Does your institution require student services like health care, counseling and guidance to conform to Catholic ethical and moral teaching and directives?
Has your institution’s diocesan bishop (or other competent ecclesiastical authority) officially recognized the institution as Catholic?
Do your institution’s governing documents include or reference the General Norms and Particular (United States) Norms of Ex corde Ecclesiae?
The Articles of Incorporation list the “essential characteristics” of a Catholic university as given in Ex corde 13.
Do your institution’s governing documents or institutional policies require conformity to the General Norms and Particular (United States) Norms of Ex corde Ecclesiae?
The Articles of Incorporation of the college state: “This Corporation, sponsored by the monastic community of Belmont Abbey and subject to the Canon Law of the Roman Catholic Church…”
What is your institution’s mission statement:
Our mission is to educate students in the liberal arts and sciences so that in all things God may be glorified. In this endeavor, we are guided by the Catholic intellectual tradition and the Benedictine spirit of prayer and learning. Exemplifying Benedictine hospitality, we welcome a diverse body of students and provide them with an education that will enable them to lead lives of integrity, to succeed professionally, to become responsible citizens, and to be a blessing to themselves and to others.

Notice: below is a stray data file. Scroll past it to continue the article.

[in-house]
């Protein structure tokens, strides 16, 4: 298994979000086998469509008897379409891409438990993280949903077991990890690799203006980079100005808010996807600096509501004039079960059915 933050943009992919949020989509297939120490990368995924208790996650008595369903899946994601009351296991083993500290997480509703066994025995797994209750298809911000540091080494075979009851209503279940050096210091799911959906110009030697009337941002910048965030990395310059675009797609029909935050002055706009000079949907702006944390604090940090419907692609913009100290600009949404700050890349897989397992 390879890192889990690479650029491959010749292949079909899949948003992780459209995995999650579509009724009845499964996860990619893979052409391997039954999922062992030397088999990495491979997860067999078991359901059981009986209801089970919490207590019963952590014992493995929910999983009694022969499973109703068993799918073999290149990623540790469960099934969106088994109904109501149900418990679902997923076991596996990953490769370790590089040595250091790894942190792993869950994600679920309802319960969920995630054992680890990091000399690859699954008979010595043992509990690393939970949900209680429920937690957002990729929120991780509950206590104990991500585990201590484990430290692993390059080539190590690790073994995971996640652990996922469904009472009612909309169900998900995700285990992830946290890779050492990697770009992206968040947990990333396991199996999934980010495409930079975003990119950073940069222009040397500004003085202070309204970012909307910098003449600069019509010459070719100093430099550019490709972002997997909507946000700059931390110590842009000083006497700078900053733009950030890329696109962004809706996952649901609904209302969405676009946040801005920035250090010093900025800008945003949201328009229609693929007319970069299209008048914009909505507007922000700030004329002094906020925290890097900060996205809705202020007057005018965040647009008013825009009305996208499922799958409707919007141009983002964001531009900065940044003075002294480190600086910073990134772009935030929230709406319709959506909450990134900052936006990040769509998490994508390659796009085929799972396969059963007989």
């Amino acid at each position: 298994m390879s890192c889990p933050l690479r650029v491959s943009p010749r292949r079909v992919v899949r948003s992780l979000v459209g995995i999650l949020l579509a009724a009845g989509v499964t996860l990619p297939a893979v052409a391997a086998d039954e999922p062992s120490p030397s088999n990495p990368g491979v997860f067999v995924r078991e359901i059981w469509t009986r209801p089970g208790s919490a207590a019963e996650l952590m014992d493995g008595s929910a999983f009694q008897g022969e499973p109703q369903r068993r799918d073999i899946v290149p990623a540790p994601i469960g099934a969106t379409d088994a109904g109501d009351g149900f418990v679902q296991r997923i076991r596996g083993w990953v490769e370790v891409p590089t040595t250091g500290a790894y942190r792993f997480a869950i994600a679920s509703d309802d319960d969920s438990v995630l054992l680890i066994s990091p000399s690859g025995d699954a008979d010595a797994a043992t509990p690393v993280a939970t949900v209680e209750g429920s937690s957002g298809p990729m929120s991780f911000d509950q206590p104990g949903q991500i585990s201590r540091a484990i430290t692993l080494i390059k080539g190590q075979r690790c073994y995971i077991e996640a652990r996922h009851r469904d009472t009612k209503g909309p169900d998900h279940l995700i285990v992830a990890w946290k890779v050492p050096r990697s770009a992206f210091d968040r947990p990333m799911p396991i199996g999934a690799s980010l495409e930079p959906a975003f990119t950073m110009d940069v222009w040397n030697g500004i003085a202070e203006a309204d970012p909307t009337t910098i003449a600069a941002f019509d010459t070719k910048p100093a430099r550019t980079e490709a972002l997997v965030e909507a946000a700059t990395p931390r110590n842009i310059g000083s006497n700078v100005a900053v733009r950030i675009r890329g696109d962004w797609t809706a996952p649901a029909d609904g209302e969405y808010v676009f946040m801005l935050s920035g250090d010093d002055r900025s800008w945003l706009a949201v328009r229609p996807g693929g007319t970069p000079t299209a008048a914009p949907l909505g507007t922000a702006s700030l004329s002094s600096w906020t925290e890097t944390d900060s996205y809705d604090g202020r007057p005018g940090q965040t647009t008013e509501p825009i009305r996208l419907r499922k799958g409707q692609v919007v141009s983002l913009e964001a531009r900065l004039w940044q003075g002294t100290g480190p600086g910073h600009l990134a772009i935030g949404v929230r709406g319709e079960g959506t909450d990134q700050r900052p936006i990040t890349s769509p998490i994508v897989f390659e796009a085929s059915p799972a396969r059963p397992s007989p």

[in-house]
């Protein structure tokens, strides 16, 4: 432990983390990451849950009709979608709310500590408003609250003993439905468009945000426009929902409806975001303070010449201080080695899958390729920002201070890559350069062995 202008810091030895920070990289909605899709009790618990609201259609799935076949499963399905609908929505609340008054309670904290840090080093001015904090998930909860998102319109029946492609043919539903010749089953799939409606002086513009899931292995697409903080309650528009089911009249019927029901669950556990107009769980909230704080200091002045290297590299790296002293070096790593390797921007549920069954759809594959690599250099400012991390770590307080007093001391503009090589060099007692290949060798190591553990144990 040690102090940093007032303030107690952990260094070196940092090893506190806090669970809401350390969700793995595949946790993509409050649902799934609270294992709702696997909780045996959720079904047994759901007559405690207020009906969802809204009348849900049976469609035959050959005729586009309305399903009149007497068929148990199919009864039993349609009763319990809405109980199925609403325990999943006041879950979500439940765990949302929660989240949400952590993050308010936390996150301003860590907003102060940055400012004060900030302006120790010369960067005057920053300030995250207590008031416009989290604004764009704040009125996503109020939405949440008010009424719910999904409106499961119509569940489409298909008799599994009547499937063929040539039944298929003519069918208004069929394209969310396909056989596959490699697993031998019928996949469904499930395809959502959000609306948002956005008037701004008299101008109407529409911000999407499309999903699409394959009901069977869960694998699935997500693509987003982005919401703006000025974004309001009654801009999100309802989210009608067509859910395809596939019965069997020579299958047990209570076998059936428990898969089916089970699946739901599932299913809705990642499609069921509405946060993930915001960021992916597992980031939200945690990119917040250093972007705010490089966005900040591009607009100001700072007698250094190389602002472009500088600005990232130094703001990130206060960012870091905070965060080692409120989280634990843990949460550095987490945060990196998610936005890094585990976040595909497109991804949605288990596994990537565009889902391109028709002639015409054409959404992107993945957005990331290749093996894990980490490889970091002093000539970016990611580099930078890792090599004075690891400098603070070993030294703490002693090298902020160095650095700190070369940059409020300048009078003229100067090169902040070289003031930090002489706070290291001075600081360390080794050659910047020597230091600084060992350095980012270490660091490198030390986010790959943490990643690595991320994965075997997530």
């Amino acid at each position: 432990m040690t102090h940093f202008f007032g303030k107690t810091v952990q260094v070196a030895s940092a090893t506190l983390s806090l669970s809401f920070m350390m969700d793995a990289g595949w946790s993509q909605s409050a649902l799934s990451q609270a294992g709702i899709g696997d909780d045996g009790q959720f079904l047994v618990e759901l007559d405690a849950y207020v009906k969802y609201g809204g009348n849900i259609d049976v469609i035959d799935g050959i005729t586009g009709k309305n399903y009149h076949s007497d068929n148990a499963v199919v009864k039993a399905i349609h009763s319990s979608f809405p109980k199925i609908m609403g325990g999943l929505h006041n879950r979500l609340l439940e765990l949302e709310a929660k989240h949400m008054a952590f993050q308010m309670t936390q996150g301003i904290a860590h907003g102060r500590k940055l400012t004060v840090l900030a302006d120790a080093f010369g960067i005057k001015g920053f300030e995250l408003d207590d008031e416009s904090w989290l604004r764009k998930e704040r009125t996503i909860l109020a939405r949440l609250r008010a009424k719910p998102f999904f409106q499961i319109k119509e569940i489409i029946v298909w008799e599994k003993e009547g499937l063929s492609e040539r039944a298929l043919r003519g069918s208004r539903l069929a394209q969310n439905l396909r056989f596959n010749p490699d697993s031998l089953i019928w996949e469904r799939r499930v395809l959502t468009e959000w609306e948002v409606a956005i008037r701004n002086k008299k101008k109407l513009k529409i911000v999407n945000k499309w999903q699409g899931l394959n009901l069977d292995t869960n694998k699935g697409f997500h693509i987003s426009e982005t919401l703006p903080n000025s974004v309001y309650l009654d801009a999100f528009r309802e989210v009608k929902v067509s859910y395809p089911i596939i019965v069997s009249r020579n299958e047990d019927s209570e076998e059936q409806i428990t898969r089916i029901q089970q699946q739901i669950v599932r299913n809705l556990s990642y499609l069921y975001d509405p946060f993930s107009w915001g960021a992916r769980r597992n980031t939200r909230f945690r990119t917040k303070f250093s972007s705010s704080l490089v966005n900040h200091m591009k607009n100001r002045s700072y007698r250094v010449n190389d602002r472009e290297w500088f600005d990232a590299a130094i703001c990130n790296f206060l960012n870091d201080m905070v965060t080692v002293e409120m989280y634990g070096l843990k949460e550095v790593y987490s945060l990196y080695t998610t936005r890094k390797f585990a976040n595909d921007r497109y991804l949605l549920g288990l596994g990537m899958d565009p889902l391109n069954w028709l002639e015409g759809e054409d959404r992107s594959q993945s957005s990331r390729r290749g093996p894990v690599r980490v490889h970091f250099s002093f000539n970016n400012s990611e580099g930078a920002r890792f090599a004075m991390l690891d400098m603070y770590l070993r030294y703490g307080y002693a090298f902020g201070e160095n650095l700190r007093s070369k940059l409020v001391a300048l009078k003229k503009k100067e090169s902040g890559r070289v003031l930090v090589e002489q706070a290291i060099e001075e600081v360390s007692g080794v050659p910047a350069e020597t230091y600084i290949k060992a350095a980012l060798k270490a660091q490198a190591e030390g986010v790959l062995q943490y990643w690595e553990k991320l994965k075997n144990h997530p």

Does your institution have a written policy regarding speakers and honorees that at a minimum meets the standards established by the United States bishops in “Catholics in Political Life?”
No. but any speaker who is to address the campus community at large is approved by the Vice President for Academic Affairs and the Dean for student life, both of whom are practicing Catholics, along with the President, who has taken the oath of fidelity. The annual graduation speaker is the presiding cleric for the baccalaureate Mass.
How does your institution address student and faculty invitations to speakers and honorees who have publicly opposed or acted contrary to Catholic moral teaching? Speakers or guests who will address the College at large are approved in advance by the appropriate administrators, who work to ensure that public lecturers and honorees are individuals who are not known to have publicly and directly opposed Catholic moral teaching.